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NINDS Moebius Syndrome Information Page

Synonym(s):   Congenital Facial Diplegia

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What is Moebius Syndrome?

Moebius syndrome is a rare birth defect caused by the absence or underdevelopment of the 6th and 7th cranial nerves, which control eye movements and facial expression. Many of the other cranial nerves may also be affected, including the 3rd, 5th, 8th, 9th, 11th and 12th. The first symptom, present at birth, is an inability to suck. Other symptoms can include: feeding, swallowing, and choking problems; excessive drooling; crossed eyes; lack of facial expression; inability to smile; eye sensitivity; motor delays; high or cleft palate; hearing problems and speech difficulties. Children with Moebius syndrome are unable to move their eyes back and forth. Decreased numbers of muscle fibers have been reported. Deformities of the tongue, jaw, and limbs, such as clubfoot and missing or webbed fingers, may also occur. As children get older, lack of facial expression and inability to smile become the dominant visible symptoms. Approximately 30 to 40 percent of children with Moebius syndrome have some degree of autism.

There are four recognized categories of Moebius syndrome:

  • Group I, characterized by small or absent brain stem nuclei that control the cranial nerves;
  • Group II, characterized by loss and degeneration of neurons in the facial peripheral nerve;
  • Group III, characterized by loss and degeneration of neurons and other brain cells, microscopic areas of damage, and hardened tissue in the brainstem nuclei, and,
  • Group IV, characterized by muscular symptoms in spite of a lack of lesions in the cranial nerve.

Is there any treatment?

There is no specific course of treatment for Moebius syndrome. Treatment is supportive and in accordance with symptoms. Infants may require feeding tubes or special bottles to maintain sufficient nutrition. Surgery may correct crossed eyes and improve limb and jaw deformities. Physical and speech therapy often improves motor skills and coordination, and leads to better control of speaking and eating abilities. Plastic reconstructive surgery may be beneficial in some individuals. Nerve and muscle transfers to the corners of the mouth have been performed to provide limited ability to smile.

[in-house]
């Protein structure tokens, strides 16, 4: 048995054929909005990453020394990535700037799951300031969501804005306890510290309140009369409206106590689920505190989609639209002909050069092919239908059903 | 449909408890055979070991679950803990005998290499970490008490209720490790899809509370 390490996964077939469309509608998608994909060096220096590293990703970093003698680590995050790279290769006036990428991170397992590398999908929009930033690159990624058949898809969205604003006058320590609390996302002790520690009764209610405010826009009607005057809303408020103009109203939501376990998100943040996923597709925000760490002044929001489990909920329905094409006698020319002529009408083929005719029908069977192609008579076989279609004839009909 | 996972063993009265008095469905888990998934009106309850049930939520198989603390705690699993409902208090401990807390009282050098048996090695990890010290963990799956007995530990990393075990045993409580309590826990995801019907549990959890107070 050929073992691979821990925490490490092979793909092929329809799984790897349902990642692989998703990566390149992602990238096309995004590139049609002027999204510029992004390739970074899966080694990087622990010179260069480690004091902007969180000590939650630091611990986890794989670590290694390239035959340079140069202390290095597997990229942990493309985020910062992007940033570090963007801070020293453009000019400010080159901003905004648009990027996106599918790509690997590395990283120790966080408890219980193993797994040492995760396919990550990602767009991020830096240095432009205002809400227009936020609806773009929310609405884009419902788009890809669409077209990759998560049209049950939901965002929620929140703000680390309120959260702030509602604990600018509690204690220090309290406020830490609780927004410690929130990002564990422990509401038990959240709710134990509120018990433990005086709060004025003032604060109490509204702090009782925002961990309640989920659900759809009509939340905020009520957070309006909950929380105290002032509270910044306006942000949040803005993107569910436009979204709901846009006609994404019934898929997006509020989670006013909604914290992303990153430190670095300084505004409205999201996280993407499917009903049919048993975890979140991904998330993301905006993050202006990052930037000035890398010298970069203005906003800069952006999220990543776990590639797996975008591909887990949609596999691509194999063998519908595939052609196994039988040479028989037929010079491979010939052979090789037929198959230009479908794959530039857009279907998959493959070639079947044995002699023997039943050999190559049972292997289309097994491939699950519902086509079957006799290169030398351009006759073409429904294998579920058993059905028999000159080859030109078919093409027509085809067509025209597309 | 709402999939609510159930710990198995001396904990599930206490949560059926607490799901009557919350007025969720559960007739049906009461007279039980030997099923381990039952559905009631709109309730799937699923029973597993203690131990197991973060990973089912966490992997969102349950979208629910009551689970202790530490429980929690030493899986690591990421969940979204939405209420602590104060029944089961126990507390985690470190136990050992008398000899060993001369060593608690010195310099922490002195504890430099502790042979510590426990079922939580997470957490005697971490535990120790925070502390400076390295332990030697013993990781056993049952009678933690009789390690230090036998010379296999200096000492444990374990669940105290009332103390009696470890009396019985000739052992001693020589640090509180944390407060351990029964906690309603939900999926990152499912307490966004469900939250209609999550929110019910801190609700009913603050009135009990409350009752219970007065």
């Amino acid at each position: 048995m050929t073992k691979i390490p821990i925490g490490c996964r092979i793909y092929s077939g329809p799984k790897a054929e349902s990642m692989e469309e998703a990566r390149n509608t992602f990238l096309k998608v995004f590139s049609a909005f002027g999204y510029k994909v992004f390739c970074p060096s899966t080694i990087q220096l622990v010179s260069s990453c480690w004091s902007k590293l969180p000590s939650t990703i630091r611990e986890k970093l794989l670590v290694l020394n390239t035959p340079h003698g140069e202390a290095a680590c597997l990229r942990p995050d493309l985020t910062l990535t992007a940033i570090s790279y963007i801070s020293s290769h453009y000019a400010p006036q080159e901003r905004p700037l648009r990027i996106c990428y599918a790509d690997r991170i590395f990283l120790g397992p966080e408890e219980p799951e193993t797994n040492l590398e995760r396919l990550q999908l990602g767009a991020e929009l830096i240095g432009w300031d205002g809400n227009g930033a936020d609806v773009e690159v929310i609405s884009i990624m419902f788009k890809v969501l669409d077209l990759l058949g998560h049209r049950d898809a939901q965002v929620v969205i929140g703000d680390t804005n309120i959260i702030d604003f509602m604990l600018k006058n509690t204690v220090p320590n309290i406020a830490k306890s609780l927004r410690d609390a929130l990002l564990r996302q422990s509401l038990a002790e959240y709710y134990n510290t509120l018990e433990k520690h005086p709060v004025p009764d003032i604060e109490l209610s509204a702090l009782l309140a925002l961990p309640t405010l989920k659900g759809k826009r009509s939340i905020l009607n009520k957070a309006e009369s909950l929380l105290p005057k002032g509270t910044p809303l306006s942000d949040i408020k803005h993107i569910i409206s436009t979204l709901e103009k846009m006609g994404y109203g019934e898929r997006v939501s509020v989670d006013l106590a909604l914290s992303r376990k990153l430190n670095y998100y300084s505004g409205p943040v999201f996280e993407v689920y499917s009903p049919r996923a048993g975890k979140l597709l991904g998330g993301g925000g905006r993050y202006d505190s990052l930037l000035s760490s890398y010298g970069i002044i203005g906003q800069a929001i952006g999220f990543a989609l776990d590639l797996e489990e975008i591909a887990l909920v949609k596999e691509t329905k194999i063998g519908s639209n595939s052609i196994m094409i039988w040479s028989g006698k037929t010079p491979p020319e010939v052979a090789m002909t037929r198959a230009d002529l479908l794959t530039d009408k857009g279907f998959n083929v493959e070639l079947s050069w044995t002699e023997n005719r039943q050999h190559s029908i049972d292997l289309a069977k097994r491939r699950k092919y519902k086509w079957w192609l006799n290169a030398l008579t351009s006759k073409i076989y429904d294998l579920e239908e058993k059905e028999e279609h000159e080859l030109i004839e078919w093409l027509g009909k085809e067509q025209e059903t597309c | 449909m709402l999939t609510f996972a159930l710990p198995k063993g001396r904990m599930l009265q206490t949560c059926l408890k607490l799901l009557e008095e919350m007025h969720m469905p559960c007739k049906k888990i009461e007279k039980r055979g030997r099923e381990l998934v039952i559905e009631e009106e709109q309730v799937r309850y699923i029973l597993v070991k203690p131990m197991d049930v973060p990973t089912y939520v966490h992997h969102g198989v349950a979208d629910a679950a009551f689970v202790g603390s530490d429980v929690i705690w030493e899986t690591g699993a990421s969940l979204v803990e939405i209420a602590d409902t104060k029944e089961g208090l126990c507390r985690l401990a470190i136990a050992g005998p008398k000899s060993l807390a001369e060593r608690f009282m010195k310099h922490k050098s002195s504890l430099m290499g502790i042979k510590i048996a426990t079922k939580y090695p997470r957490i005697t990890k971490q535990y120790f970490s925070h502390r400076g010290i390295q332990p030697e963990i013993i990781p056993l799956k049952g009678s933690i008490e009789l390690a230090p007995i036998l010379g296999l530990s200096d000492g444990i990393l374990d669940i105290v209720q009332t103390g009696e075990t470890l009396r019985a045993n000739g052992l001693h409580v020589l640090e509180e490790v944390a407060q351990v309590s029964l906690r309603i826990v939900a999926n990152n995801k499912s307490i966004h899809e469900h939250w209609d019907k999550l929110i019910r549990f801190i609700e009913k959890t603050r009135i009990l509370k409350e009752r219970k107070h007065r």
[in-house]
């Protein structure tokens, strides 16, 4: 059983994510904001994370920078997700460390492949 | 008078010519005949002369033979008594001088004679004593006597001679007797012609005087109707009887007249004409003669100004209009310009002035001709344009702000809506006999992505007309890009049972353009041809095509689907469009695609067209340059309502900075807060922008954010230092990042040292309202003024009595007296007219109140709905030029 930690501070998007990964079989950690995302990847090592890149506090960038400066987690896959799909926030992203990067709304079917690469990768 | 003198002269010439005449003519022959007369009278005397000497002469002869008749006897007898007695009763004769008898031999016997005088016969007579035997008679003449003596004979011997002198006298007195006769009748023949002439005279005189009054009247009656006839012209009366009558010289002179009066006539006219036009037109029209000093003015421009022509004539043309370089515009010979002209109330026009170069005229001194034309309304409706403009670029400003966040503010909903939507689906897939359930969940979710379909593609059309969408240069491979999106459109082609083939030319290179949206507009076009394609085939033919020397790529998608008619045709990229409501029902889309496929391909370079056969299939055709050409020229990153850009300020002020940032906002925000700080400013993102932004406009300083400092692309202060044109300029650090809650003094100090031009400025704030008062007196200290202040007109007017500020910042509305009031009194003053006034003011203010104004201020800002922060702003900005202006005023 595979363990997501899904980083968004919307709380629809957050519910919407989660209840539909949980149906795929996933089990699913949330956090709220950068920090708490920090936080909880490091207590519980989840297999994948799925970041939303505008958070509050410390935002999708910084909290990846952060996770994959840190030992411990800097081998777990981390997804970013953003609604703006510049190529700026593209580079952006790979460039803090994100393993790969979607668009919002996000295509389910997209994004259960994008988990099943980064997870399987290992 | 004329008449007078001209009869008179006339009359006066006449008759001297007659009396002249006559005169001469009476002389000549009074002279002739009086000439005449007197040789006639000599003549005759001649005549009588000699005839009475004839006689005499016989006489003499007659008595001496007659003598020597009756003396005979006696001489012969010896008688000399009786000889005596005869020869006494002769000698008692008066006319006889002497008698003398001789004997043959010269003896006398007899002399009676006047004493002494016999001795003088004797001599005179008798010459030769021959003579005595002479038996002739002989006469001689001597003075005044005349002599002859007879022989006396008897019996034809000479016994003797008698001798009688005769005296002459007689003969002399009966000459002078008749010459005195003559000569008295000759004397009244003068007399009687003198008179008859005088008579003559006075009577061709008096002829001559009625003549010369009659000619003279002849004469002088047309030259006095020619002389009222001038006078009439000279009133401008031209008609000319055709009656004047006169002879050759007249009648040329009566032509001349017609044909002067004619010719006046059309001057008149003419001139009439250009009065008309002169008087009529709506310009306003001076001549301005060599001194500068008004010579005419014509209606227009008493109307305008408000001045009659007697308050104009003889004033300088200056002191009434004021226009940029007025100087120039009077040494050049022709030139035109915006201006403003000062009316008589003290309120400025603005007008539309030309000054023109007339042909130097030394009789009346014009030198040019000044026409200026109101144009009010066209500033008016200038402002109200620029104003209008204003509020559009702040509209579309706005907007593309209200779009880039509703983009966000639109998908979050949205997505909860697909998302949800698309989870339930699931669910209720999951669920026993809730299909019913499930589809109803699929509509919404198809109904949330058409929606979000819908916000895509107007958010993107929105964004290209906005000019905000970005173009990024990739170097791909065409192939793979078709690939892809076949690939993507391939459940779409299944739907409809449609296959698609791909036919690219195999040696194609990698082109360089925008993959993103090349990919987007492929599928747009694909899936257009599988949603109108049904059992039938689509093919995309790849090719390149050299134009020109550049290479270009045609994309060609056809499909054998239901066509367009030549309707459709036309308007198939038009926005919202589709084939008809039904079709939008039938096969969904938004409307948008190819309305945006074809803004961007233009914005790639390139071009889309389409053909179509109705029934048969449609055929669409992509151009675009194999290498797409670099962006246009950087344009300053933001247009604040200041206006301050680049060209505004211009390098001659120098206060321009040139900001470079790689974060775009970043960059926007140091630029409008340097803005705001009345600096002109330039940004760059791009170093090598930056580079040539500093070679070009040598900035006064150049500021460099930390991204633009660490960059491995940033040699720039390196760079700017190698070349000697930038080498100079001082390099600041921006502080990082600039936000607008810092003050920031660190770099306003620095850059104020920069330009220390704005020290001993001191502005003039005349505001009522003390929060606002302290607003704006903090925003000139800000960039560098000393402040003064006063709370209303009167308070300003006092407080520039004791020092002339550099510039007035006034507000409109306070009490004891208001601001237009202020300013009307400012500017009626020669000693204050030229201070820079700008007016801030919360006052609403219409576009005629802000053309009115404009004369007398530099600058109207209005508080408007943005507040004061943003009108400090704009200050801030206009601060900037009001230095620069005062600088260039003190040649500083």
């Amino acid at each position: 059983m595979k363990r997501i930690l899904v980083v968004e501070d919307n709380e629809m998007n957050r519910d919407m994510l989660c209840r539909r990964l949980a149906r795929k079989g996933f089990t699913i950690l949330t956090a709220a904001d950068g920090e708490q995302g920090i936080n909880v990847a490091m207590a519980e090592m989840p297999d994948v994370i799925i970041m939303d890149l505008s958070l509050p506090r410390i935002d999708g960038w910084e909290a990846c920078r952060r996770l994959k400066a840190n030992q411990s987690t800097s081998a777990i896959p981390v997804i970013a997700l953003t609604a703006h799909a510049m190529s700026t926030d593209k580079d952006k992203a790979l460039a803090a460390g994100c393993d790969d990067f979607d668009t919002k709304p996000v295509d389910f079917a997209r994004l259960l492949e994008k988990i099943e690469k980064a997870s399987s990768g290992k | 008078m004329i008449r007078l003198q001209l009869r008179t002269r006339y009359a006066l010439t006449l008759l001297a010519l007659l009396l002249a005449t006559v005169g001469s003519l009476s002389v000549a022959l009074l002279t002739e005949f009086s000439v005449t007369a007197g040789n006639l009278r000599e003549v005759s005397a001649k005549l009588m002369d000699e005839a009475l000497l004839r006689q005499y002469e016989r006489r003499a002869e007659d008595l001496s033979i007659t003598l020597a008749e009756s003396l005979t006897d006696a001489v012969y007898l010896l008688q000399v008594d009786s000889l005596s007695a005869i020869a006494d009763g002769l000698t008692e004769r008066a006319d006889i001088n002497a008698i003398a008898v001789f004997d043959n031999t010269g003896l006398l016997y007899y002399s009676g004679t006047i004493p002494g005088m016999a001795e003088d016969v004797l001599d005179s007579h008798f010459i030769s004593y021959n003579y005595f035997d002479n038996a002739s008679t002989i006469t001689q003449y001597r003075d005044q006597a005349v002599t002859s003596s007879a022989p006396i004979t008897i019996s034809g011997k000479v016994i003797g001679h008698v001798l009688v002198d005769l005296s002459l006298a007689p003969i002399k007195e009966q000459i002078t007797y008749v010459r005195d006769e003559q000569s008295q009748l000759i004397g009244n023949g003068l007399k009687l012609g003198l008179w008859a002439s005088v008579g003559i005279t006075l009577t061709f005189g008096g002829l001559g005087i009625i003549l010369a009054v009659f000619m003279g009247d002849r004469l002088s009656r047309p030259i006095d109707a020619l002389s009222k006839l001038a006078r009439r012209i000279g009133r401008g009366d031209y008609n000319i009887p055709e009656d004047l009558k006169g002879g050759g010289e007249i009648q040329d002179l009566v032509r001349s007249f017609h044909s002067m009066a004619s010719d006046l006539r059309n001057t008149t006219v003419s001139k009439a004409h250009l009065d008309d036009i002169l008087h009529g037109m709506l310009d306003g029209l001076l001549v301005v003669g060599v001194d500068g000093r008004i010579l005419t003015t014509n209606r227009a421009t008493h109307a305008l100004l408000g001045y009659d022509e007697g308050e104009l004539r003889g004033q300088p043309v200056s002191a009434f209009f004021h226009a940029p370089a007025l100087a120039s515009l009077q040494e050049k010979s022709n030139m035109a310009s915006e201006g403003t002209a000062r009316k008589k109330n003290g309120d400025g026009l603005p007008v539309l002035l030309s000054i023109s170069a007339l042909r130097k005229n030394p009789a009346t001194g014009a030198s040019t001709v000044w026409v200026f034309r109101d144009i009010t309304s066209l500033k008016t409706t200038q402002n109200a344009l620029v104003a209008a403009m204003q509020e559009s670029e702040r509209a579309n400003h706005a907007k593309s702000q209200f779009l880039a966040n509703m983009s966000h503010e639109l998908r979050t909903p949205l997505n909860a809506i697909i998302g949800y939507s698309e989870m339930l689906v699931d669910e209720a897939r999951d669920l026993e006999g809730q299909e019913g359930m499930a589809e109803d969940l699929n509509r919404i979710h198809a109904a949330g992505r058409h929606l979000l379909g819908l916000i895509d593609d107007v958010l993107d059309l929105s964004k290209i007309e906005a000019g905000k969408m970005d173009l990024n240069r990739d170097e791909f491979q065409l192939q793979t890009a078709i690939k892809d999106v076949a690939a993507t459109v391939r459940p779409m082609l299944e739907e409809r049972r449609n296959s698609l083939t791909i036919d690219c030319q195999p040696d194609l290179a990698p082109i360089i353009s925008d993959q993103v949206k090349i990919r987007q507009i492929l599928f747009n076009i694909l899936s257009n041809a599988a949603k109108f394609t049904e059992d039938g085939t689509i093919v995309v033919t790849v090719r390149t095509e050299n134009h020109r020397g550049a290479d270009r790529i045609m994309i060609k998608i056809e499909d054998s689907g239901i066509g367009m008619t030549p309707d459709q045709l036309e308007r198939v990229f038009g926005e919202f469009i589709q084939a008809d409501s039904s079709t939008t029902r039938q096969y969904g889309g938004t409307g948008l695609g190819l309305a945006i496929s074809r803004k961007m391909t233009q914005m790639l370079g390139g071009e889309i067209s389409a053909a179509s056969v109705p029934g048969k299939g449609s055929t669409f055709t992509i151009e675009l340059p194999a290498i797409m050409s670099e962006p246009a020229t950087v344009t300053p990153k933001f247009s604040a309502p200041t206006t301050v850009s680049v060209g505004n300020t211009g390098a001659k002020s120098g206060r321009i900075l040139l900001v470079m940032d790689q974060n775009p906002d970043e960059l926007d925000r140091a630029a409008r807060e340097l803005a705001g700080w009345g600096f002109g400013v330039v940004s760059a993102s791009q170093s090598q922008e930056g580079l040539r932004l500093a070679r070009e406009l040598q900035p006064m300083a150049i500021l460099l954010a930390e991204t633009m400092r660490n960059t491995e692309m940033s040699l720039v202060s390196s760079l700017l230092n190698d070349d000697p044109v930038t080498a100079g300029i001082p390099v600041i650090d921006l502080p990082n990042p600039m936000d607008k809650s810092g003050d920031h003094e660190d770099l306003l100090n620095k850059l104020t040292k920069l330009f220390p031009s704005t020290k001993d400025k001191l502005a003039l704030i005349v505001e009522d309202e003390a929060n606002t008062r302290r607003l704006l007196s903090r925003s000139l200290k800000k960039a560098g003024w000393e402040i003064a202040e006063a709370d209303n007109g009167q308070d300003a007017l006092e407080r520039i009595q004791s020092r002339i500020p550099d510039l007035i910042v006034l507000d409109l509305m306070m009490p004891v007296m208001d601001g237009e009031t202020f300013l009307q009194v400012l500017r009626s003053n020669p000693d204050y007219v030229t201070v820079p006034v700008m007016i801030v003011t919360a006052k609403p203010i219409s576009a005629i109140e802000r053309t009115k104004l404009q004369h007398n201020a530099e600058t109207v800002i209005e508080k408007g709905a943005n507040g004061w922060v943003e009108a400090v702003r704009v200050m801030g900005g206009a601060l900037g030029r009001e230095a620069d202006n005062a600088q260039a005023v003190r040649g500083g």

What is the prognosis?

There is no cure for Moebius syndrome. In spite of the impairments that characterize the disorder, proper care and treatment give many individuals a normal life expectancy.

What research is being done?

The NINDS conducts and supports a broad range of research on neurogenetic disorders, including Moebius syndrome. The goals of these studies are to develop improved techniques to diagnose, treat, and eventually cure these disorders.

NIH Patient Recruitment for Moebius Syndrome Clinical Trials

Organizations

Column1 Column2
Moebius Syndrome Foundation
P.O. Box 147
Pilot Grove, MO   65276
vickimc@iland.net
http://www.moebiussyndrome.com
Tel: 660-834-3406

March of Dimes
1275 Mamaroneck Avenue
White Plains, NY   10605
askus@marchofdimes.com
http://www.marchofdimes.com
Tel: 914-997-4488 888-MODIMES (663-4637)
Fax: 914-428-8203

Children's Craniofacial Association
13140 Coit Road
Suite 517
Dallas, TX   75240
contactCCA@ccakids.com
http://www.ccakids.com
Tel: 800-535-3643 214-570-9099
Fax: 214-570-8811

National Organization for Rare Disorders (NORD)
55 Kenosia Avenue
Danbury, CT   06810
orphan@rarediseases.org
http://www.rarediseases.org
Tel: 203-744-0100 Voice Mail 800-999-NORD (6673)
Fax: 203-798-2291



Prepared by:
Office of Communications and Public Liaison
National Institute of Neurological Disorders and Stroke
National Institutes of Health
Bethesda, MD 20892



NINDS health-related material is provided for information purposes only and does not necessarily represent endorsement by or an official position of the National Institute of Neurological Disorders and Stroke or any other Federal agency. Advice on the treatment or care of an individual patient should be obtained through consultation with a physician who has examined that patient or is familiar with that patient's medical history.

All NINDS-prepared information is in the public domain and may be freely copied. Credit to the NINDS or the NIH is appreciated.

Last updated June 23, 2011